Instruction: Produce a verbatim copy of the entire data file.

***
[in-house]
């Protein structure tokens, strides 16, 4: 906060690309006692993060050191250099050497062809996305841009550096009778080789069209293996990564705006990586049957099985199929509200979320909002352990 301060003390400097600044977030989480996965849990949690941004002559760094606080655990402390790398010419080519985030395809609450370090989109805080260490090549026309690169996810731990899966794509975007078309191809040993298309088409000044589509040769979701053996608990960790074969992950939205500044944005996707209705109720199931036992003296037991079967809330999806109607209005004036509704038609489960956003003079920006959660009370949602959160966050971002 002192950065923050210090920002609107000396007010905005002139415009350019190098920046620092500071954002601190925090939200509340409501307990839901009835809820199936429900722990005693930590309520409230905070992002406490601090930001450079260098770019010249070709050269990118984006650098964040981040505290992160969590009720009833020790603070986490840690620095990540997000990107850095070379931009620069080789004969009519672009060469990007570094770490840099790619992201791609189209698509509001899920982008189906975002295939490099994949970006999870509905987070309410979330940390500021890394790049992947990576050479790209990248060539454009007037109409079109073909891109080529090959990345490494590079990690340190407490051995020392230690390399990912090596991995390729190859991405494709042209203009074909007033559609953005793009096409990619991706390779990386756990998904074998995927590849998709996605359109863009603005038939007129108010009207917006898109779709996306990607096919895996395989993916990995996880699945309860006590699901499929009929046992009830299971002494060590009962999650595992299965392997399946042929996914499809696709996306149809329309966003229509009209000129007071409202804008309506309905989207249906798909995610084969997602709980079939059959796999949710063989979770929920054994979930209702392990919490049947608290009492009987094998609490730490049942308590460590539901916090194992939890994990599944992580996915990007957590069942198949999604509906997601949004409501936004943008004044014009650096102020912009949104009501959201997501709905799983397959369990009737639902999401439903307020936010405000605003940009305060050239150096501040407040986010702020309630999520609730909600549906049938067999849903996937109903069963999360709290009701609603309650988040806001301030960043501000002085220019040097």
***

[in-house]
């Protein structure tokens, strides 16, 4: 906060690309006692993060050191250099050497062809996305841009550096009778080789069209293996990564705006990586049957099985199929509200979320909002352990 301060003390400097600044977030989480996965849990949690941004002559760094606080655990402390790398010419080519985030395809609450370090989109805080260490090549026309690169996810731990899966794509975007078309191809040993298309088409000044589509040769979701053996608990960790074969992950939205500044944005996707209705109720199931036992003296037991079967809330999806109607209005004036509704038609489960956003003079920006959660009370949602959160966050971002 002192950065923050210090920002609107000396007010905005002139415009350019190098920046620092500071954002601190925090939200509340409501307990839901009835809820199936429900722990005693930590309520409230905070992002406490601090930001450079260098770019010249070709050269990118984006650098964040981040505290992160969590009720009833020790603070986490840690620095990540997000990107850095070379931009620069080789004969009519672009060469990007570094770490840099790619992201791609189209698509509001899920982008189906975002295939490099994949970006999870509905987070309410979330940390500021890394790049992947990576050479790209990248060539454009007037109409079109073909891109080529090959990345490494590079990690340190407490051995020392230690390399990912090596991995390729190859991405494709042209203009074909007033559609953005793009096409990619991706390779990386756990998904074998995927590849998709996605359109863009603005038939007129108010009207917006898109779709996306990607096919895996395989993916990995996880699945309860006590699901499929009929046992009830299971002494060590009962999650595992299965392997399946042929996914499809696709996306149809329309966003229509009209000129007071409202804008309506309905989207249906798909995610084969997602709980079939059959796999949710063989979770929920054994979930209702392990919490049947608290009492009987094998609490730490049942308590460590539901916090194992939890994990599944992580996915990007957590069942198949999604509906997601949004409501936004943008004044014009650096102020912009949104009501959201997501709905799983397959369990009737639902999401439903307020936010405000605003940009305060050239150096501040407040986010702020309630999520609730909600549906049938067999849903996937109903069963999360709290009701609603309650988040806001301030960043501000002085220019040097």